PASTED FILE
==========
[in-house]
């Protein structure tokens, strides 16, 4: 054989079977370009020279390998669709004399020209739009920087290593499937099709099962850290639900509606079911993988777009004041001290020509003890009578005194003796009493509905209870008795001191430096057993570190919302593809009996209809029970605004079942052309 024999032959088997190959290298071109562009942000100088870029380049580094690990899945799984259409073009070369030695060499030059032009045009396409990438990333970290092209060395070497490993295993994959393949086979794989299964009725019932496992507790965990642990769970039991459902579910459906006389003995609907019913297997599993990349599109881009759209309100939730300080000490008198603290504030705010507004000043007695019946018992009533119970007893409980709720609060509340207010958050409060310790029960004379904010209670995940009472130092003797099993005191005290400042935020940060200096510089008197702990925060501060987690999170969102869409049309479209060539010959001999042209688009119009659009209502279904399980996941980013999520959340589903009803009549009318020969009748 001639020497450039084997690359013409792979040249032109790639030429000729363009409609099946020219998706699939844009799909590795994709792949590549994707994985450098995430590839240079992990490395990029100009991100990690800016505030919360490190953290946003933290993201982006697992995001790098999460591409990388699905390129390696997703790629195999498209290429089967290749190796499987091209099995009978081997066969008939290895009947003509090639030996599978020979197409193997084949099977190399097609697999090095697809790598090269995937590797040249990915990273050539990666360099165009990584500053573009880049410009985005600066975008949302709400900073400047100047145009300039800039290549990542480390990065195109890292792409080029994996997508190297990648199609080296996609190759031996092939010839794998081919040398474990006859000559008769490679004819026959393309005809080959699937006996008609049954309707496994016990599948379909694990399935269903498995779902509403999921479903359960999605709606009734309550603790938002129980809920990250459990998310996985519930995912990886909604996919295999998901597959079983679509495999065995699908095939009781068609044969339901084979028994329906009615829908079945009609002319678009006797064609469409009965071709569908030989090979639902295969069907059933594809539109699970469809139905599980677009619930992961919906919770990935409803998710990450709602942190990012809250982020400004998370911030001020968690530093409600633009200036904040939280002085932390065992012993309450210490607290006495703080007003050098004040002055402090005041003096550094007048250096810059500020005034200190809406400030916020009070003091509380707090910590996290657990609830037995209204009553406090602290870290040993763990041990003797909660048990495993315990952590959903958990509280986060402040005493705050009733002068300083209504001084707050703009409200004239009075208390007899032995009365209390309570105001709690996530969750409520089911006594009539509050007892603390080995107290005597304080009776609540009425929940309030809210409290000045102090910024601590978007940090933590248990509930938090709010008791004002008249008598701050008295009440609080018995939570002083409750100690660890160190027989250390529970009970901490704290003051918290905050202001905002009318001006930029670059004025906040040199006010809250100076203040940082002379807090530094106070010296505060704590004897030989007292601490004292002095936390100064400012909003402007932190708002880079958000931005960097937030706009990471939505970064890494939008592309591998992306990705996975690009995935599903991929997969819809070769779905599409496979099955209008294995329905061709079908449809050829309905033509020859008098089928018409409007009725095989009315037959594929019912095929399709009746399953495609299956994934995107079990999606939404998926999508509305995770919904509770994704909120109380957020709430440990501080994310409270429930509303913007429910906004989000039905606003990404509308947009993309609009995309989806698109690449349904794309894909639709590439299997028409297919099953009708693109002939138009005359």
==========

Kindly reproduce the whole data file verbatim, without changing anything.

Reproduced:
[in-house]
């Protein structure tokens, strides 16, 4: 054989079977370009020279390998669709004399020209739009920087290593499937099709099962850290639900509606079911993988777009004041001290020509003890009578005194003796009493509905209870008795001191430096057993570190919302593809009996209809029970605004079942052309 024999032959088997190959290298071109562009942000100088870029380049580094690990899945799984259409073009070369030695060499030059032009045009396409990438990333970290092209060395070497490993295993994959393949086979794989299964009725019932496992507790965990642990769970039991459902579910459906006389003995609907019913297997599993990349599109881009759209309100939730300080000490008198603290504030705010507004000043007695019946018992009533119970007893409980709720609060509340207010958050409060310790029960004379904010209670995940009472130092003797099993005191005290400042935020940060200096510089008197702990925060501060987690999170969102869409049309479209060539010959001999042209688009119009659009209502279904399980996941980013999520959340589903009803009549009318020969009748 001639020497450039084997690359013409792979040249032109790639030429000729363009409609099946020219998706699939844009799909590795994709792949590549994707994985450098995430590839240079992990490395990029100009991100990690800016505030919360490190953290946003933290993201982006697992995001790098999460591409990388699905390129390696997703790629195999498209290429089967290749190796499987091209099995009978081997066969008939290895009947003509090639030996599978020979197409193997084949099977190399097609697999090095697809790598090269995937590797040249990915990273050539990666360099165009990584500053573009880049410009985005600066975008949302709400900073400047100047145009300039800039290549990542480390990065195109890292792409080029994996997508190297990648199609080296996609190759031996092939010839794998081919040398474990006859000559008769490679004819026959393309005809080959699937006996008609049954309707496994016990599948379909694990399935269903498995779902509403999921479903359960999605709606009734309550603790938002129980809920990250459990998310996985519930995912990886909604996919295999998901597959079983679509495999065995699908095939009781068609044969339901084979028994329906009615829908079945009609002319678009006797064609469409009965071709569908030989090979639902295969069907059933594809539109699970469809139905599980677009619930992961919906919770990935409803998710990450709602942190990012809250982020400004998370911030001020968690530093409600633009200036904040939280002085932390065992012993309450210490607290006495703080007003050098004040002055402090005041003096550094007048250096810059500020005034200190809406400030916020009070003091509380707090910590996290657990609830037995209204009553406090602290870290040993763990041990003797909660048990495993315990952590959903958990509280986060402040005493705050009733002068300083209504001084707050703009409200004239009075208390007899032995009365209390309570105001709690996530969750409520089911006594009539509050007892603390080995107290005597304080009776609540009425929940309030809210409290000045102090910024601590978007940090933590248990509930938090709010008791004002008249008598701050008295009440609080018995939570002083409750100690660890160190027989250390529970009970901490704290003051918290905050202001905002009318001006930029670059004025906040040199006010809250100076203040940082002379807090530094106070010296505060704590004897030989007292601490004292002095936390100064400012909003402007932190708002880079958000931005960097937030706009990471939505970064890494939008592309591998992306990705996975690009995935599903991929997969819809070769779905599409496979099955209008294995329905061709079908449809050829309905033509020859008098089928018409409007009725095989009315037959594929019912095929399709009746399953495609299956994934995107079990999606939404998926999508509305995770919904509770994704909120109380957020709430440990501080994310409270429930509303913007429910906004989000039905606003990404509308947009993309609009995309989806698109690449349904794309894909639709590439299997028409297919099953009708693109002939138009005359």